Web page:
Mailing address: PO Box 208109, New Haven CT 06520-8109
Street address: 210 Whitney Ave., New Haven CT 06511
My research interests are the application of non-traditional stable metal isotope systematics such as nickel, iron, copper, zinc and chromium, essentially in the modern marine sedimentological record, as tracers of biogeochemical processes occurring in oceanic envrionments. Metal isotope fractionation in marine environments occurs through a large range of biogeochemical processes including precipitation and adsorption reactions in sediments, redox reactions, biological activity in the water column. However, further efforts are necessary for better constraining metal isotope fractionation in marine environments that occurs during these processes and the links with the biogeochemical cycling of trace metals in the water column.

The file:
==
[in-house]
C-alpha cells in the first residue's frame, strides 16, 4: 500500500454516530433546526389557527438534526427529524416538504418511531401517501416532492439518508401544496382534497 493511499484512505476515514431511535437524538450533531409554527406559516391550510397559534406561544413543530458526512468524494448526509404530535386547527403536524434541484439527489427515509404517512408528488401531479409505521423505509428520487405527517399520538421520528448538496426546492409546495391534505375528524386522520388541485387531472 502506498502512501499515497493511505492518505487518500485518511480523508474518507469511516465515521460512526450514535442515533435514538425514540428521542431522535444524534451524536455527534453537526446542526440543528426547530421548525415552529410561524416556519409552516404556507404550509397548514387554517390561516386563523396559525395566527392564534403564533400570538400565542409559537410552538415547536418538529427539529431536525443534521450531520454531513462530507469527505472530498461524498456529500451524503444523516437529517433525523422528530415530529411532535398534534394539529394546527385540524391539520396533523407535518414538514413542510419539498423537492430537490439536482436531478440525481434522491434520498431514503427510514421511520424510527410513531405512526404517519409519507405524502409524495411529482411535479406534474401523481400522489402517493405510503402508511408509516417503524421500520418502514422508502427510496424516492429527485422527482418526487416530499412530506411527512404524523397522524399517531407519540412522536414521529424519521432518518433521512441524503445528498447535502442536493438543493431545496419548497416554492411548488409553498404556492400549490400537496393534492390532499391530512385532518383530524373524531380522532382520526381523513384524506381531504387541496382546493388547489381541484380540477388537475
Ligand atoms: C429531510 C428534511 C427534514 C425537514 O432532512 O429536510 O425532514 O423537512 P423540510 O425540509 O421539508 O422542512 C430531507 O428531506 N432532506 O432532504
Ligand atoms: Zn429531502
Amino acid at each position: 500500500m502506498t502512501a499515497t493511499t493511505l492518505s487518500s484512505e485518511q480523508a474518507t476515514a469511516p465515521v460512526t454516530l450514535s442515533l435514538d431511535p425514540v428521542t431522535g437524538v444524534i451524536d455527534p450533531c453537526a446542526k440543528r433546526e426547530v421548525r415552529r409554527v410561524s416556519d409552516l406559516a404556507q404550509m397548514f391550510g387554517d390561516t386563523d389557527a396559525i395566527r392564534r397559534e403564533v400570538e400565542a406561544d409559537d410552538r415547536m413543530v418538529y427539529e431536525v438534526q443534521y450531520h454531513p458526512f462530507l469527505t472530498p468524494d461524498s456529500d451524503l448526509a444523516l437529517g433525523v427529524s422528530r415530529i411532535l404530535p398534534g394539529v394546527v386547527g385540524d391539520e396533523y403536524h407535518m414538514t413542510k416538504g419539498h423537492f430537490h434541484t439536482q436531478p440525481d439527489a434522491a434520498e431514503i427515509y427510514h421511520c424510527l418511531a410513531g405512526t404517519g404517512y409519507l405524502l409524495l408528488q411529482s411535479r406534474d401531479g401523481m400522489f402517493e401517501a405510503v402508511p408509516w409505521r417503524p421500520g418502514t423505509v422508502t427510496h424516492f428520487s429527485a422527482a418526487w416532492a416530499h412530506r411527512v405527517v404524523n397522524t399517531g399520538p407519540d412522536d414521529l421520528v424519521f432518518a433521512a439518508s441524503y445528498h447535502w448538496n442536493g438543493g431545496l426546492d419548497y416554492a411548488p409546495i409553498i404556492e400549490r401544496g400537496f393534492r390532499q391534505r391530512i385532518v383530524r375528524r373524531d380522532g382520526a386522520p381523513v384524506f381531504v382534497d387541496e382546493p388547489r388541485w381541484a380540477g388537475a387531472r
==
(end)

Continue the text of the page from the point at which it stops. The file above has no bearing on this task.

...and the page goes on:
My research in Noah’s Planavsky group at Yale University in the department of Geology and Geophysics is focused on the study of Chromium isotope systematics. This element is a redox sensitive element and Cr isotopes fractionate during redox reactions whereby oxidized and reduced Cr species have different Cr isotope composition. Therefore, Cr isotopes preserved in marine sediments could be used to track variations of oxidative conditions prevailing at the Earth’s surface through geological time (e.g. variations in the extent of continental weathering). In this framework, my primary objective is to calibrate the Cr isotope proxy and evaluate its response to variable redox conditions through both laboratory experiments and investigation of modern marine sediments. Ultimately, these results will provide important constraints for validating the use of Cr isotopes in ancient marine sediments as a proxy of the extent of oxidative weathering on land.